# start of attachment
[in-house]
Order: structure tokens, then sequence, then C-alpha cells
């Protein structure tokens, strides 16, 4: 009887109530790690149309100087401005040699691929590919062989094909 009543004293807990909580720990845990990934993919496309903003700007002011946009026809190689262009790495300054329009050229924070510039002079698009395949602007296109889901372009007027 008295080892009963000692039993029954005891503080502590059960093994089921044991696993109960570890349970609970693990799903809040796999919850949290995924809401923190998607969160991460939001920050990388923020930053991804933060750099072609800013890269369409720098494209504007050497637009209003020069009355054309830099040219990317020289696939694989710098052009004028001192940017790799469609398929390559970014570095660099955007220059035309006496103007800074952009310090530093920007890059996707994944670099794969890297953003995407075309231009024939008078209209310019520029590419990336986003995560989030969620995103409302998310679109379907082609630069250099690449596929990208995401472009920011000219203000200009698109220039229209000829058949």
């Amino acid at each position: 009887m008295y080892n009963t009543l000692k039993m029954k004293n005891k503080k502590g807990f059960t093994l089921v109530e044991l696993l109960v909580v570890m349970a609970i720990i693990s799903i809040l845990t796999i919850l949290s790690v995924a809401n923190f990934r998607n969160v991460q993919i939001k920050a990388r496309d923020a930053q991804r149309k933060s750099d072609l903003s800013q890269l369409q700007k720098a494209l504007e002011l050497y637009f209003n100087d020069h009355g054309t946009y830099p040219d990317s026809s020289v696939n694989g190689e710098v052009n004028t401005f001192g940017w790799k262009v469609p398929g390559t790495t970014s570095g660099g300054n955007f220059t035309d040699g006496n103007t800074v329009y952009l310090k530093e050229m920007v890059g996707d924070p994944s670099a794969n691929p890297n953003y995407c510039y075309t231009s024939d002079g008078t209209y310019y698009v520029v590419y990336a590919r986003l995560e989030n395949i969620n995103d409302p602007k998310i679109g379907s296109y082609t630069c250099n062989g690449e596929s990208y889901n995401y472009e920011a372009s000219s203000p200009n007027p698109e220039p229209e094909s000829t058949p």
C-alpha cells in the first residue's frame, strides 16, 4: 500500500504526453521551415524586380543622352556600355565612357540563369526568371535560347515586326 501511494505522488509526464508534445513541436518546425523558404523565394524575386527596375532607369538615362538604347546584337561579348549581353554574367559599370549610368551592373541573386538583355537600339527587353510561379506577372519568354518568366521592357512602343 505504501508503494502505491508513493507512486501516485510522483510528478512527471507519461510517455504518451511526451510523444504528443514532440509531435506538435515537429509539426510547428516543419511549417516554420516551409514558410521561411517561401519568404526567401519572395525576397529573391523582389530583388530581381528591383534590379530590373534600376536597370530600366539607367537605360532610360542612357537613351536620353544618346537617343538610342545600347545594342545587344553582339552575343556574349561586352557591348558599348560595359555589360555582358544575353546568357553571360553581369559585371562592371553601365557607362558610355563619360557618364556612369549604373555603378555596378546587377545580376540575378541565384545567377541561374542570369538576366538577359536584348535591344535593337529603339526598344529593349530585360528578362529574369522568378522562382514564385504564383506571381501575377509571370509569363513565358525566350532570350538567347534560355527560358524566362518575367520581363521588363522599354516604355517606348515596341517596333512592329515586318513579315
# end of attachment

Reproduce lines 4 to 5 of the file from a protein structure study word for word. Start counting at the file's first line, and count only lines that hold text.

């Amino acid at each position: 009887m008295y080892n009963t009543l000692k039993m029954k004293n005891k503080k502590g807990f059960t093994l089921v109530e044991l696993l109960v909580v570890m349970a609970i720990i693990s799903i809040l845990t796999i919850l949290s790690v995924a809401n923190f990934r998607n969160v991460q993919i939001k920050a990388r496309d923020a930053q991804r149309k933060s750099d072609l903003s800013q890269l369409q700007k720098a494209l504007e002011l050497y637009f209003n100087d020069h009355g054309t946009y830099p040219d990317s026809s020289v696939n694989g190689e710098v052009n004028t401005f001192g940017w790799k262009v469609p398929g390559t790495t970014s570095g660099g300054n955007f220059t035309d040699g006496n103007t800074v329009y952009l310090k530093e050229m920007v890059g996707d924070p994944s670099a794969n691929p890297n953003y995407c510039y075309t231009s024939d002079g008078t209209y310019y698009v520029v590419y990336a590919r986003l995560e989030n395949i969620n995103d409302p602007k998310i679109g379907s296109y082609t630069c250099n062989g690449e596929s990208y889901n995401y472009e920011a372009s000219s203000p200009n007027p698109e220039p229209e094909s000829t058949p």
C-alpha cells in the first residue's frame, strides 16, 4: 500500500504526453521551415524586380543622352556600355565612357540563369526568371535560347515586326 501511494505522488509526464508534445513541436518546425523558404523565394524575386527596375532607369538615362538604347546584337561579348549581353554574367559599370549610368551592373541573386538583355537600339527587353510561379506577372519568354518568366521592357512602343 505504501508503494502505491508513493507512486501516485510522483510528478512527471507519461510517455504518451511526451510523444504528443514532440509531435506538435515537429509539426510547428516543419511549417516554420516551409514558410521561411517561401519568404526567401519572395525576397529573391523582389530583388530581381528591383534590379530590373534600376536597370530600366539607367537605360532610360542612357537613351536620353544618346537617343538610342545600347545594342545587344553582339552575343556574349561586352557591348558599348560595359555589360555582358544575353546568357553571360553581369559585371562592371553601365557607362558610355563619360557618364556612369549604373555603378555596378546587377545580376540575378541565384545567377541561374542570369538576366538577359536584348535591344535593337529603339526598344529593349530585360528578362529574369522568378522562382514564385504564383506571381501575377509571370509569363513565358525566350532570350538567347534560355527560358524566362518575367520581363521588363522599354516604355517606348515596341517596333512592329515586318513579315